In null simulations, there is no enrichment. In null (baseline enrichment) simulations, there is enrichment in the baseline categories, some of which overlap the cell type or cell type group, but no additional enrichment in the cell type or cell type group. In the true enrichment simulations, there is enrichment in either the CNS cell type group (top) or the fetal brain cell type (bottom). In all simulations, N = 14,000 and = 0.7. We report the proportion of 100 simulations in which the null model is rejected for six methods: GoShifter6, fgwas9, Top SNPs10, PICS7, stratified LD score (unadjusted) and stratified LD score. Stratified LD score (unadjusted) refers to total unadjusted enrichment, that is, (proportion of )/(proportion of SNPs); LD score refers to the coefficient τ of the category, controlling for all other categories in the model.

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Author information

  1. These authors contributed equally to this work.

    • Hilary K Finucane &
    • Brendan Bulik-Sullivan
  2. These authors jointly supervised this work.

    • Benjamin M Neale &
    • Alkes L Price

Affiliations

  1. Department of Mathematics, Massachusetts Institute of Technology, Cambridge, Massachusetts, USA.

    • Hilary K Finucane
  2. Department of Epidemiology, Harvard T.H. Chan School of Public Health, Boston, Massachusetts, USA.

    • Hilary K Finucane,
    • Alexander Gusev,
    • Po-Ru Loh,
    • Sara Lindstrom &
    • Alkes L Price
  3. Analytic and Translational Genetics Unit, Massachusetts General Hospital and Harvard Medical School, Boston, Massachusetts, USA.

    • Brendan Bulik-Sullivan,
    • Verneri Anttila,
    • Kyle Farh,
    • Stephan Ripke,
    • Mark J Daly &
    • Benjamin M Neale
  4. Stanley Center for Psychiatric Research, Broad Institute of MIT and Harvard, Cambridge, Massachusetts, USA.

    • Brendan Bulik-Sullivan,
    • Verneri Anttila,
    • Stephan Ripke,
    • Mark J Daly &
    • Benjamin M Neale
  5. Division of Genetics, Brigham and Women's Hospital, Harvard Medical School, Boston, Massachusetts, USA.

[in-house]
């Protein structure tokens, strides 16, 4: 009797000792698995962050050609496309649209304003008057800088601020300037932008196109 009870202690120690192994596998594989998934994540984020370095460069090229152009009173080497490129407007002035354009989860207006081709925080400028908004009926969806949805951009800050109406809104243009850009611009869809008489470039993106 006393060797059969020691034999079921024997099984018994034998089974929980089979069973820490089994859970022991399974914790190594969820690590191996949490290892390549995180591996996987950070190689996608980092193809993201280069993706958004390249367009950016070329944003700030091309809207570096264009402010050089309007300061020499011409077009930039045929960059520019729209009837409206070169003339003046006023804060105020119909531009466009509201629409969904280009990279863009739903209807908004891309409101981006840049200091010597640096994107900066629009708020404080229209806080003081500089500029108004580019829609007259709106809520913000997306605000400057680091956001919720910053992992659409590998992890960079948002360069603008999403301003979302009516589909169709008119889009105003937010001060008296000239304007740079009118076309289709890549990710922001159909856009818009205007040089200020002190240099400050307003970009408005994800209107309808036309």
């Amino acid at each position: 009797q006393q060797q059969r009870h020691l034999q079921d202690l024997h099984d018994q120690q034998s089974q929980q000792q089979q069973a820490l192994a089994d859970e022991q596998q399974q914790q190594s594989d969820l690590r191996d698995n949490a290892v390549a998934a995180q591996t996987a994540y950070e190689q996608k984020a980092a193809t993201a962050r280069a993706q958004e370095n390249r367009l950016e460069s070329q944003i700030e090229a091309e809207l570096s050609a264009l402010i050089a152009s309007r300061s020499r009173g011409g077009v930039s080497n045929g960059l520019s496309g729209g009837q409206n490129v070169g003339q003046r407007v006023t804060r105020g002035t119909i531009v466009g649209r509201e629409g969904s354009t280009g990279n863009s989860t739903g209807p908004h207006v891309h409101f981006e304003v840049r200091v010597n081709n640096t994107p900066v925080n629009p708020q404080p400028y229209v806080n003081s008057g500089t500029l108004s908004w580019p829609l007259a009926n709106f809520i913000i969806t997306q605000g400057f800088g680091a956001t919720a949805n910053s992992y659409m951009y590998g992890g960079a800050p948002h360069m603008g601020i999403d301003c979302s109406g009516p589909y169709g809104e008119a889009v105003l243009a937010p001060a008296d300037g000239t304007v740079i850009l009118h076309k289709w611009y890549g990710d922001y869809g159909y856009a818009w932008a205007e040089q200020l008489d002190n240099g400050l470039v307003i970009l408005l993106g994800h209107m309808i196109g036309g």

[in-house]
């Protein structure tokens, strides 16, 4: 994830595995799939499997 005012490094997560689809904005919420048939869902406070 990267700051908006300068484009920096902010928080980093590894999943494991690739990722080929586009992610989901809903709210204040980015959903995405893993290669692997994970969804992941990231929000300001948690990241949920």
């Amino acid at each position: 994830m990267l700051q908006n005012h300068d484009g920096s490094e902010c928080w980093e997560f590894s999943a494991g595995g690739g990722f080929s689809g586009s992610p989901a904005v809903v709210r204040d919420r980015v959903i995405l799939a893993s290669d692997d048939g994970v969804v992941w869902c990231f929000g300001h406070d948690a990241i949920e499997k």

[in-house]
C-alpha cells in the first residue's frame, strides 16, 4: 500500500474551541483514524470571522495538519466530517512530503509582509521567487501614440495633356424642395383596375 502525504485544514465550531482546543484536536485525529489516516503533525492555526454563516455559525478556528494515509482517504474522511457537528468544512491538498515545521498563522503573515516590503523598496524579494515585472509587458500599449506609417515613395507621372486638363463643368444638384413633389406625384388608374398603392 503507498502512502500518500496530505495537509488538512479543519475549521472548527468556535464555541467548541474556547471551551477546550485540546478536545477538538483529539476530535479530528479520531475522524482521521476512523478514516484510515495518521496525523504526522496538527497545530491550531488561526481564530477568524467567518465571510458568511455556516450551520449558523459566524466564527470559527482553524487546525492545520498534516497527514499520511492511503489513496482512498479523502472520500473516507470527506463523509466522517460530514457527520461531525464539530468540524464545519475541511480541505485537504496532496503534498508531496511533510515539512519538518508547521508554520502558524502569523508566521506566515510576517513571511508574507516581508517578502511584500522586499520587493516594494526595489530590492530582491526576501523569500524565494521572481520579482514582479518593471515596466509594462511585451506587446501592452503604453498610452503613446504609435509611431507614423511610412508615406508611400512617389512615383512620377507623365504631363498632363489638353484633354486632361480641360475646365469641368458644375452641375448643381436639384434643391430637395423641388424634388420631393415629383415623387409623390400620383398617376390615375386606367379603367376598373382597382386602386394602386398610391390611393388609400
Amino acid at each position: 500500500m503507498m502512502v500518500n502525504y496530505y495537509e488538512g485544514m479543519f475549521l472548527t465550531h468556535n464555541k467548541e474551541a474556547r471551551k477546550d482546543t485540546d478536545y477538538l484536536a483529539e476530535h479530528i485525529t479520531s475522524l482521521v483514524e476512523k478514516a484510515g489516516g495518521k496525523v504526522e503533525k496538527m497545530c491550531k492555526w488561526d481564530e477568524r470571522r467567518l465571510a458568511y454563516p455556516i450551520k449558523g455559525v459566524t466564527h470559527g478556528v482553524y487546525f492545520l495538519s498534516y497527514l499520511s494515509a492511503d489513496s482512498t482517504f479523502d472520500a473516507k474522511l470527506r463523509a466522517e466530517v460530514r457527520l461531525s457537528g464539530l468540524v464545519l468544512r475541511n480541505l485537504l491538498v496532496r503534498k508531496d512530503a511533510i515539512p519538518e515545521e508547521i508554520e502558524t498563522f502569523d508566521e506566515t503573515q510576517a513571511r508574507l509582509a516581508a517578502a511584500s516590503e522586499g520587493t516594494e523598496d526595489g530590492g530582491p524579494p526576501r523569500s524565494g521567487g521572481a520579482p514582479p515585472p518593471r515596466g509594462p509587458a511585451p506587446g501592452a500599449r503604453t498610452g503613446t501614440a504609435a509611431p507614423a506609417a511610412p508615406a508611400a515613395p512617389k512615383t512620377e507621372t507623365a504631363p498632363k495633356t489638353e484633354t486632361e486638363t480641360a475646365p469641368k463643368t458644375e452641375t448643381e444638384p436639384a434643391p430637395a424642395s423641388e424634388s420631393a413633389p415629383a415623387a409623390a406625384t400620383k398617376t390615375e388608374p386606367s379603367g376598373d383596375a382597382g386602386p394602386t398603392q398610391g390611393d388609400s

• Gosia Trynka,
    • Shaun Purcell &
    • Soumya Raychaudhuri
  6. Division of Rheumatology, Brigham and Women's Hospital, Harvard Medical School, Boston, Massachusetts, USA.

    • Gosia Trynka,
    • Shaun Purcell &
    • Soumya Raychaudhuri
  7. Partners Center for Personalized Genetic Medicine, Boston, Massachusetts, USA.

    • Gosia Trynka &
    • Soumya Raychaudhuri
  8. Program in Medical and Population Genetics, Broad Institute of MIT and Harvard, Cambridge, Massachusetts, USA.

    • Gosia Trynka,
    • Verneri Anttila,
    • Soumya Raychaudhuri,
    • Mark J Daly,
    • Nick Patterson,
    • Benjamin M Neale &
    • Alkes L Price
  9. Wellcome Trust Sanger Institute, Wellcome Trust Genome Campus, Cambridge, UK.

    • Gosia Trynka
  10. Department of Computer Science, Harvard University, Cambridge, Massachusetts, USA.

    • Yakir Reshef
  11. Department of Biostatistics and Computational Biology, Dana-Farber Cancer Institute and Harvard T.H. Chan School of Public Health, Boston, Massachusetts, USA.

    • Han Xu &
    • Chongzhi Zang
  12. Epigenomics Program, Broad Institute of MIT and Harvard, Cambridge, Massachusetts, USA.

    • Kyle Farh
  13. Medical Research Council (MRC) Epidemiology Unit, University of Cambridge School of Clinical Medicine, Institute of Metabolic Science, Cambridge Biomedical Campus, Cambridge, UK.

    • Felix R Day &
    • John R B Perry
  14. Department of Psychiatry, Mount Sinai School of Medicine, New York, New York, USA.

    • Shaun Purcell &
    • Eli Stahl
  15. Department of Human Genetics and Disease Diversity, Graduate School of Medical and Dental Sciences, Tokyo Medical and Dental University, Tokyo, Japan.

    • Yukinori Okada
  16. Laboratory for Statistical Analysis, RIKEN Center for Integrative Medical Sciences, Yokohama, Japan.

    • Yukinori Okada
  17. Faculty of Medical and Human Sciences, University of Manchester, Manchester, UK.

    • Soumya Raychaudhuri

Consortia

  1. ReproGen Consortium

  2. A full list of members appears in the Supplementary Note.

  3. Schizophrenia Working Group of the Psychiatric Genomics Consortium

  4. A full list of members appears in the Supplementary Note.

  5. The RACI Consortium

  6. A full list of members appears in the Supplementary Note.

Contributions

H.K.F., B.B.-S., A.G., G.T., Y.R., P.-R.L., V.A., S. Raychaudhuri, M.J.D., N.P., B.M.N. and A.L.P. conceived and designed the experiments. H.K.F. and B.B.-S. performed the experiments, performed the statistical analysis and analyzed the data. H.X., C.Z., K.F., S. Ripke, F.R.D., S.P., E.S., S.L., J.R.B.P. and Y.O. contributed reagents. H.K.F., B.B.-S., B.M.N. and A.L.P. wrote the manuscript with feedback from all authors.

Competing financial interests

The authors declare no competing financial interests.

Corresponding authors

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Supplementary information

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  1. Supplementary Text and Figures (3,129 KB)

    Supplementary Figures 1–9, Supplementary Tables 1–8 and Supplementary Note.